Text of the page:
2. Measures for polynomials

2.1 Self-reciprocal polynomials

A polynomial pzof degree nis said to be self-reciprocal if pz=znp1/z. The following table displays the number anof polynomials pof degree n(for small n) with p0non-zero, bnis the number of such polynomials which are additionally self-reciprocal, and cnis the number of those which are self-reciprocal and where p1is the square of an integer.


Indeed, there is an efficient algorithm to determine such polynomials of given degree n, based on a quadratic bound for n4fn2in terms of Euler totient function, fn.

Cyclotomic polynomials Φnand their products are a natural source for self-reciprocal polynomials. Clearly, Φ1z=z1is not self-reciprocal, but all remaining Φn(with n2) are. Hence, exactly the polynomials z12kn2Φnenwith natural numbers kand enare self-reciprocal with spectral radio one and without eigenvalue zero.

It is not a coincidence that in the above tables we have bn=cn+1for neven and bn=cnfor n odd. Indeed, if pis self-reciprocal of odd degree then p1=0, hence pz=z+1qzwhere qis also self-reciprocal.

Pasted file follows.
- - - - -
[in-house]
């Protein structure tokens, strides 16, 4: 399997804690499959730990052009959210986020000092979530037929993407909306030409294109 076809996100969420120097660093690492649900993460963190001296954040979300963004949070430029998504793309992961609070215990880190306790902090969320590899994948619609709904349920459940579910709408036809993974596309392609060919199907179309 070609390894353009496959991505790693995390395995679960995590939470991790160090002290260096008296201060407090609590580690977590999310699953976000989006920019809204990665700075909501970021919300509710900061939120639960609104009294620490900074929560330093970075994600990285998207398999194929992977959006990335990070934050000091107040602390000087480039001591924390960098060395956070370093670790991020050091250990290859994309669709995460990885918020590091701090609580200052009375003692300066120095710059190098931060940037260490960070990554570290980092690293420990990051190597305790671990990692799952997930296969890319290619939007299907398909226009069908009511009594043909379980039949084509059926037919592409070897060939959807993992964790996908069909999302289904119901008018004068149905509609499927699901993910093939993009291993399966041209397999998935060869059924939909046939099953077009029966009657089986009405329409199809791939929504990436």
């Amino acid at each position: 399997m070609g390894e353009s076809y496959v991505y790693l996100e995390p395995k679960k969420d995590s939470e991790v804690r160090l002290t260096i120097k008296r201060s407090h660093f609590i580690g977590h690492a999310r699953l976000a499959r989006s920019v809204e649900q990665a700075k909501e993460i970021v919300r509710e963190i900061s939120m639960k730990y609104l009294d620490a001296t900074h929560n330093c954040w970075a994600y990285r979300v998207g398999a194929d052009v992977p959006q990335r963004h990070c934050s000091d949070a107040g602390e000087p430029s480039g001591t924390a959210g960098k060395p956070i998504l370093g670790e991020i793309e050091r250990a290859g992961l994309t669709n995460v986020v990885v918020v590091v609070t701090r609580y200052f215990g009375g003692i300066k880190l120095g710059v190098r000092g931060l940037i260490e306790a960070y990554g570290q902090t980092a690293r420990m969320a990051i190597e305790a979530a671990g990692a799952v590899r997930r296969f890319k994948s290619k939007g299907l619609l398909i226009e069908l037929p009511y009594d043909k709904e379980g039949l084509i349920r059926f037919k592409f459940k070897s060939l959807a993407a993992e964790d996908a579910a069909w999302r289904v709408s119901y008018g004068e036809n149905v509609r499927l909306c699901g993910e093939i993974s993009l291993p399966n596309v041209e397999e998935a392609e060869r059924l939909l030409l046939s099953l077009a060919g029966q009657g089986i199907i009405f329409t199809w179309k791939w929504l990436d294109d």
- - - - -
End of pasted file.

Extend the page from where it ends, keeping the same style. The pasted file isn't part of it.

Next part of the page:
2.2 Mahler measure

Let Abe a finite dimensional K-algebra with finite global dimension. The Grothendieck groupK0Aof the category modAof finite dimensional (right) A-modules, formed with respect to short exact sequences, is naturally isomorphic to the Grothendieck group of the derived category, formed with respect to exact triangles.

The Coxeter transformation ϕAis the automorphism of the Grothendieck group K0Ainduced by the Auslander-Reiten translation τ. The characteristic polynomial χATof ϕAis called the Coxeter polynomialχATof A, or simply χA. It is a monic self-reciprocal polynomial, therefore it is χAT=a0+a1T+a2T2++an2Tn2+an1Tn1+anTnZT, with ai=anifor 0in, and a0=1=an.